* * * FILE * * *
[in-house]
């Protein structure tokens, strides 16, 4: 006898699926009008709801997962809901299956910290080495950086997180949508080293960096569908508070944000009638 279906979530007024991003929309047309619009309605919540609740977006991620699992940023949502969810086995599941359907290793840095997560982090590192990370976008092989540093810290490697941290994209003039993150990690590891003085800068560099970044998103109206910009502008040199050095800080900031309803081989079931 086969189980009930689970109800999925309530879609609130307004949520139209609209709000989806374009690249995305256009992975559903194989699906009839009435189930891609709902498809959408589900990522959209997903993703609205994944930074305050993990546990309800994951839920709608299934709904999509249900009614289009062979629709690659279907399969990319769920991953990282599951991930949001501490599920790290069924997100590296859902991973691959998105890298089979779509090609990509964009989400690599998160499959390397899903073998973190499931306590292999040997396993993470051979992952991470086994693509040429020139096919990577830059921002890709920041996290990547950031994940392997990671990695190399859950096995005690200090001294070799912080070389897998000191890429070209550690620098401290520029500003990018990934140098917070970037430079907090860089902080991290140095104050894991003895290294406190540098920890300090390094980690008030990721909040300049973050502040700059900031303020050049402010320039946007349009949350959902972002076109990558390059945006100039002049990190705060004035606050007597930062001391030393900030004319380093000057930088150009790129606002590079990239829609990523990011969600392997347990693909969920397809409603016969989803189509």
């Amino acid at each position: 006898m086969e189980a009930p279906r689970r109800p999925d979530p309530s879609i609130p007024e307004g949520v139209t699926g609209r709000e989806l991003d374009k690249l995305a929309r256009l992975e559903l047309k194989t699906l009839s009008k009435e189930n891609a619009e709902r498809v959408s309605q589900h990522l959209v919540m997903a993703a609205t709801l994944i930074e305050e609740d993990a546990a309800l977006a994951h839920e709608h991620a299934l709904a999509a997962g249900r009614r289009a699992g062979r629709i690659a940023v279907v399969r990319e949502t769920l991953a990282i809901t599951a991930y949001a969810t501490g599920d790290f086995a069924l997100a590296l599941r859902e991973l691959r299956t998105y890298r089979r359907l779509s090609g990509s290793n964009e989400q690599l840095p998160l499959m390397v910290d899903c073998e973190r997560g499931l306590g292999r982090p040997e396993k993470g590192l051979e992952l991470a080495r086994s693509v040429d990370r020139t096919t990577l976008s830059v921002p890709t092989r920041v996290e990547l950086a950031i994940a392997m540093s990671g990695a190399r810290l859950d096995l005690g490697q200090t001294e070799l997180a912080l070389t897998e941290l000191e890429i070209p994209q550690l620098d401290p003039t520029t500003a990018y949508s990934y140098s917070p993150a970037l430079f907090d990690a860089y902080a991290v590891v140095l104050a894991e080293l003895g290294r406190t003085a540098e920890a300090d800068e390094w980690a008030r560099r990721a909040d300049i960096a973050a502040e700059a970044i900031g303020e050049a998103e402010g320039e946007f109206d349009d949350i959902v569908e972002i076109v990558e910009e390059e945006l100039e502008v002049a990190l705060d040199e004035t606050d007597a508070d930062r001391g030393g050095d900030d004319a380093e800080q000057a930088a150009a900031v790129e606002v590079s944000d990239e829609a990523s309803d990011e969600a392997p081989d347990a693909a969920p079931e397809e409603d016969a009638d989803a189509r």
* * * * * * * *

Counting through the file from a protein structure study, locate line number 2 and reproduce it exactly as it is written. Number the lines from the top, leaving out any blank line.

């Protein structure tokens, strides 16, 4: 006898699926009008709801997962809901299956910290080495950086997180949508080293960096569908508070944000009638 279906979530007024991003929309047309619009309605919540609740977006991620699992940023949502969810086995599941359907290793840095997560982090590192990370976008092989540093810290490697941290994209003039993150990690590891003085800068560099970044998103109206910009502008040199050095800080900031309803081989079931 086969189980009930689970109800999925309530879609609130307004949520139209609209709000989806374009690249995305256009992975559903194989699906009839009435189930891609709902498809959408589900990522959209997903993703609205994944930074305050993990546990309800994951839920709608299934709904999509249900009614289009062979629709690659279907399969990319769920991953990282599951991930949001501490599920790290069924997100590296859902991973691959998105890298089979779509090609990509964009989400690599998160499959390397899903073998973190499931306590292999040997396993993470051979992952991470086994693509040429020139096919990577830059921002890709920041996290990547950031994940392997990671990695190399859950096995005690200090001294070799912080070389897998000191890429070209550690620098401290520029500003990018990934140098917070970037430079907090860089902080991290140095104050894991003895290294406190540098920890300090390094980690008030990721909040300049973050502040700059900031303020050049402010320039946007349009949350959902972002076109990558390059945006100039002049990190705060004035606050007597930062001391030393900030004319380093000057930088150009790129606002590079990239829609990523990011969600392997347990693909969920397809409603016969989803189509």